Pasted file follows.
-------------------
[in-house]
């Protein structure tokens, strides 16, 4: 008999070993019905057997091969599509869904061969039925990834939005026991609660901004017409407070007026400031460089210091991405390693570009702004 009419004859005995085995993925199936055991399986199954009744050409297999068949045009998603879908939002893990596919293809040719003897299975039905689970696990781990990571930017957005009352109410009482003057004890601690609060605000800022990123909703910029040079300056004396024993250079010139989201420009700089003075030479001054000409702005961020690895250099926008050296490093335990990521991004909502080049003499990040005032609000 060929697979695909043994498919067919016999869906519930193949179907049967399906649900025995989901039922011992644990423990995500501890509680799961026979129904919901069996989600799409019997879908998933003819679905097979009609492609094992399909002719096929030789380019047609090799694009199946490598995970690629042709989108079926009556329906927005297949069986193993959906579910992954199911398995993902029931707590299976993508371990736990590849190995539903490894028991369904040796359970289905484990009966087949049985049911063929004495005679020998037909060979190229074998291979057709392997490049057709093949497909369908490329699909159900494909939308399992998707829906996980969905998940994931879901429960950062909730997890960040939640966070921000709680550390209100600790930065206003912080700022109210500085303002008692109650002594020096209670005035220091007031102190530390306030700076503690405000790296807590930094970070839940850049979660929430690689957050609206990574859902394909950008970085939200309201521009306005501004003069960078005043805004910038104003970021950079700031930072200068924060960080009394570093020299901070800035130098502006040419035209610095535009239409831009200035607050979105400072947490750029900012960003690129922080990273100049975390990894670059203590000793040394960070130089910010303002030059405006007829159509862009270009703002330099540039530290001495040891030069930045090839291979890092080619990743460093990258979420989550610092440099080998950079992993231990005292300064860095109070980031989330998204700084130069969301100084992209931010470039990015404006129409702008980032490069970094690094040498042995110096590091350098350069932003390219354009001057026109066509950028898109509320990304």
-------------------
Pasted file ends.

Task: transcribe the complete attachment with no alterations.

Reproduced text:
[in-house]
């Protein structure tokens, strides 16, 4: 008999070993019905057997091969599509869904061969039925990834939005026991609660901004017409407070007026400031460089210091991405390693570009702004 009419004859005995085995993925199936055991399986199954009744050409297999068949045009998603879908939002893990596919293809040719003897299975039905689970696990781990990571930017957005009352109410009482003057004890601690609060605000800022990123909703910029040079300056004396024993250079010139989201420009700089003075030479001054000409702005961020690895250099926008050296490093335990990521991004909502080049003499990040005032609000 060929697979695909043994498919067919016999869906519930193949179907049967399906649900025995989901039922011992644990423990995500501890509680799961026979129904919901069996989600799409019997879908998933003819679905097979009609492609094992399909002719096929030789380019047609090799694009199946490598995970690629042709989108079926009556329906927005297949069986193993959906579910992954199911398995993902029931707590299976993508371990736990590849190995539903490894028991369904040796359970289905484990009966087949049985049911063929004495005679020998037909060979190229074998291979057709392997490049057709093949497909369908490329699909159900494909939308399992998707829906996980969905998940994931879901429960950062909730997890960040939640966070921000709680550390209100600790930065206003912080700022109210500085303002008692109650002594020096209670005035220091007031102190530390306030700076503690405000790296807590930094970070839940850049979660929430690689957050609206990574859902394909950008970085939200309201521009306005501004003069960078005043805004910038104003970021950079700031930072200068924060960080009394570093020299901070800035130098502006040419035209610095535009239409831009200035607050979105400072947490750029900012960003690129922080990273100049975390990894670059203590000793040394960070130089910010303002030059405006007829159509862009270009703002330099540039530290001495040891030069930045090839291979890092080619990743460093990258979420989550610092440099080998950079992993231990005292300064860095109070980031989330998204700084130069969301100084992209931010470039990015404006129409702008980032490069970094690094040498042995110096590091350098350069932003390219354009001057026109066509950028898109509320990304």